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The αB-crystallin protein, the predominant structural protein of the ocular lens, is a member of the small heat shock proteins that is also expressed abundantly in the heart and skeletal muscle.1 The αB-crystallin was initially discovered in the vertebrate ocular lens and was dubbed crystallin because of its role in maintenance of lens transparency.2 It is also essential for maintenance of microtubular integrity in striated muscles.3 In the heart, as in the ocular lens, αB-crystallin forms soluble multimeres that function as chaperone molecules, facilitating protein folding and translocation.4 Thus, the principal function of αB-crystallin protein is to prevent unfolding of cellular proteins damaged by all forms of stress. Ischemia and oxidative stress increase the expression of αB-crystallin in the heart.5 In response to stress, intracellular kinases phosphorylate αB-crystallin,6 leading to its translocation from the cytosolic pool to Z lines and intercalated disks. Translocated αB-crystallin binds to the components of the intermediary filaments and cytoskeletal proteins, such as actin and desmin, and prevents their aggregation.3,7 The protective role of αB-crystallin in the maintenance of cytoskeletal integrity has been confirmed in gene transfer studies in cultured cardiac myocytes8 and in transgenic mice.9 Overexpression of αB-crystallin protects cardiac myocytes against apoptosis and reperfusion injury.8,9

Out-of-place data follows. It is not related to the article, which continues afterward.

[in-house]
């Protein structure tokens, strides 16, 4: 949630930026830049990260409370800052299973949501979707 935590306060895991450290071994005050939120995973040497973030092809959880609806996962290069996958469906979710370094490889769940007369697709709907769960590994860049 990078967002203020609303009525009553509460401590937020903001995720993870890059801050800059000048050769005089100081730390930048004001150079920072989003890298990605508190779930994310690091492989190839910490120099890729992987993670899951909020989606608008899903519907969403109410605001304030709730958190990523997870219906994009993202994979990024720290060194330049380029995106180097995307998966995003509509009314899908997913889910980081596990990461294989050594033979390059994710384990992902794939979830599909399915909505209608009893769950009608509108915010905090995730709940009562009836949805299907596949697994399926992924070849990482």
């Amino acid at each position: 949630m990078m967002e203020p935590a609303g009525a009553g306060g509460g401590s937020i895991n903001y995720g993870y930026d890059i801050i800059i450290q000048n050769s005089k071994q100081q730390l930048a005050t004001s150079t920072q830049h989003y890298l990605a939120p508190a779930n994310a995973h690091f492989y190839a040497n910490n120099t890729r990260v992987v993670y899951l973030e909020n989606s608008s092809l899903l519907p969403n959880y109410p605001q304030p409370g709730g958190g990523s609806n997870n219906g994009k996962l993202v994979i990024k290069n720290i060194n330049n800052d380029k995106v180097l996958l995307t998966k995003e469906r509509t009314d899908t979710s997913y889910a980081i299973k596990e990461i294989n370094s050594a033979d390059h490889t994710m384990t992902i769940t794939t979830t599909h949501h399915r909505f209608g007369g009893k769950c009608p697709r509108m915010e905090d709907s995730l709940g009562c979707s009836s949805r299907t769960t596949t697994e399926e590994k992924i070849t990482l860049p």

Interest in αB-crystallin has been heightened because of recent elucidation of the genetic basis of desmin-related myopathy (DRM), a familial muscular disorder characterized by skeletal myopathy, heart failure, conduction defect, and arrhythmias. Pathologically, DRM is characterized by the presence of protein aggregates containing desmin in the cytoplasm of striated muscles. For this reason, the initial genetic studies in families with DRM focused on identification of mutations in the desmin gene (DES).10,11 However, genetic heterogeneity of DRM was soon recognized and substantiated by the discovery of the R120G mutation in the CRYAB gene in patients with DRM and lens cataract.12 In this issue of Circulation Research, Wang et al13 describe a transgenic mouse model whereby cardiac-restricted expression of the αB-crystallin–R120G protein leads to a phenotype similar to DRM in humans.12 The αB-crystallin–R120G mice exhibit early mortality, aberrant desmin and αB-crystallin aggregation in the heart, and cardiac hypertrophy and dysfunction. The observed phenotypes are similar to those reported in the mutant desmin transgenic mice,14 which emphasize the intricate interactions between αB-crystallin and desmin. In contrast to the mutant protein, overexpression of wild-type αB-crystallin in the heart did not produce a significant phenotype. This finding corroborates the results of studies in a previous αB-crystallin transgenic mouse model9 and in transgenic mice overexpressing wild-type desmin.14 A striking feature of the αB-crystallin–R120G mice is the high rate of premature death from congestive heart failure leading to 100% fatality at 32 weeks of age. In humans, the R120G mutation has been described only in a single large family with an apparently low rate of premature death. This apparent discrepancy may reflect the relatively higher than natural levels of the mutant protein in the hearts of transgenic mice. The effects of the excess mutant protein on survival could also explain the lower copy number and expression levels observed in the mutant transgenic mice compared with the wild-type mice, ie, conferring an embryonic survival disadvantage. Other factors, such as the genetic background, known to affect the phenotypic expression of cardiomyopathies in humans, also could account for the observed differences in survival rates. The mutant αB-crystallin mice, despite having deposits of desmin/αB-crystallin aggregates in the heart, exhibited an enhanced +dP/dt at 3 months of age. The latter may reflect the presence of left ventricular hypertrophy, although it should be recognized that +dp/dt is a load-dependent index, which varies significantly from mouse to mouse. It is interesting that the initial description of the phenotype in the family with the αB-crystallin R120G mutation was that of hypertrophic cardiomyopathy.15 Despite apparent dissociation of the contractile function and cardiac hypertrophy, it is likely that hypertrophy, as in other forms of cardiomyopathy, is a secondary phenotype because of impaired myocyte function and activation of stress-responsive transcription machinery.